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Running On Plants: Staying Fueled As A Vegan Athlete

Just because you're a runner, doesn't mean adopting a plant-based diet is out of the question. Here's how to stay fueled during every run.

If you launched into 2019 with plans to eat healthier, consume fewer animal products and look after your health more, you may have entertained the idea of adopting a plant-based diet. And while the thought briefly entered your mind and you got excited about all the new foods and recipes you would be able to try, your thoughts may have shifted to, “Will I be able to keep running and performing well if I’m following if I’m not eating meat proteins?”

The easy answer is yes. And in fact, many high-performing athletes do just that: excel on a plant-based diet. But it does take some extra awareness and consideration along with doing your homework before making the transition. Here’s what you need to know:

Crafting a Balance

One of the most important considerations about running as a vegan athlete is to ensure you are still getting a balanced intake of fat, protein and carbohydrate, and that all of this comes at a high enough caloric value. Plant-based foods tend to be more filling due to their higher fiber content and while this is ideal from a nutritional standpoint, it may be less so from a calorie value perspective. The fiber fills you up, causing you to eat less, and in the end, potentially consuming insufficient calories to fuel your running workouts.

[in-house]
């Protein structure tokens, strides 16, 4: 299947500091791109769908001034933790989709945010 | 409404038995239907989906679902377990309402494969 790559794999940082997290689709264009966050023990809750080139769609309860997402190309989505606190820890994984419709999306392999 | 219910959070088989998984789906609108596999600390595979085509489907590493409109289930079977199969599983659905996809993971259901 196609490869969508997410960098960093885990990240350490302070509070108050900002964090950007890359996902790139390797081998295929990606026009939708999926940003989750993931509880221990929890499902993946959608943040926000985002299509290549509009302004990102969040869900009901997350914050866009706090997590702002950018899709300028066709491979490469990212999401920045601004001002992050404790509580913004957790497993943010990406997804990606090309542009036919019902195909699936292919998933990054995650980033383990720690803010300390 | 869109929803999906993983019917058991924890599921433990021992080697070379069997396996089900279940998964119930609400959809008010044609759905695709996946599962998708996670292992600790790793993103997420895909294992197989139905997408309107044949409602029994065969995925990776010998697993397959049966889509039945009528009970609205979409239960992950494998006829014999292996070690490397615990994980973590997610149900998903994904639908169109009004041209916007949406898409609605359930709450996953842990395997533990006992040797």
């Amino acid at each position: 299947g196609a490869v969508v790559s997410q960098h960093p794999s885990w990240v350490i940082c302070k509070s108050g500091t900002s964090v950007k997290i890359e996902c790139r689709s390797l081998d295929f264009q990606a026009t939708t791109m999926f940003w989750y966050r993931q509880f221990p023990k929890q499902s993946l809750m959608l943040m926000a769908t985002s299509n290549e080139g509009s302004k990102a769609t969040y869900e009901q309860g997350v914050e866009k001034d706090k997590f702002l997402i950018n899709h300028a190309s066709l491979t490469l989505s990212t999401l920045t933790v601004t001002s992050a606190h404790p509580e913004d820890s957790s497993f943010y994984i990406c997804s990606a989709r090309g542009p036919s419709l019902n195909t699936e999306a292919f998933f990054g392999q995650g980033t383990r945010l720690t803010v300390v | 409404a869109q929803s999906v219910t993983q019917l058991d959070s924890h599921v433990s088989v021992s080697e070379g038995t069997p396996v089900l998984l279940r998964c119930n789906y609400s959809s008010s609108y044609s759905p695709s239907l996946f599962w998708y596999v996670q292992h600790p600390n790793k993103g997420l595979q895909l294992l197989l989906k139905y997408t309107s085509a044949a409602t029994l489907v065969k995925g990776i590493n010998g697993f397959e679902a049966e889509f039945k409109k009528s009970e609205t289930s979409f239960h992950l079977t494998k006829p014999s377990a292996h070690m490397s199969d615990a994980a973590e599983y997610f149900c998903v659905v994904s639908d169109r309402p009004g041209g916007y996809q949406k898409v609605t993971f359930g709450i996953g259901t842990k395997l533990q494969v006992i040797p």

The body needs an appropriate and individualized balance of protein, carbohydrate and fat to fuel itself and energize you for your runs. In the early stages of switching to plants, it may take you some time to figure out the ideal balance for you. Some athletes, for example, prefer a higher intake of healthy fats, while others focus more on complex carbohydrates.

With the main goal of ensuring you are consuming an adequate calorie intake, take some time to experiment with different macronutrient balances to find which one fuels you and your running the best. Keep these things in mind as you explore plant foods:

  • All plants have protein, so not having adequate protein on a vegan diet is a myth. Just ensure you consume leafy green vegetables and plant-based protein sources daily, such as beans, legumes, nuts, seeds and tempeh. Having a varied selection at each meal and across your diet will ensure you have complete protein sources.
  • Try to have a healthy fats, protein and complex carbohydrates at every meal.
  • Examples of healthy fat options include coconut and coconut products, olive oil, almonds, walnuts and other seeds/nuts; flaxseed and avocado.
  • Opt for complex carbohydrates, such as quinoa, buckwheat, millet, oats and brown rice instead of the simple carbohydrate counterparts such as white rice or white pasta.

Runner-Specific Needs

Aside from the caloric intake for runners to consider there are a few other important nutrients to focus on that are relevant to increased activity level and energy output

  • Magnesium – This is the anti-stress mineral. Running puts physical stress on the body and it needs adequate magnesium to work in concentration with other nutrients in the body to optimally facilitate the stress reaction. Get your magnesium through sweet potatoes, leafy greens and raw cacao.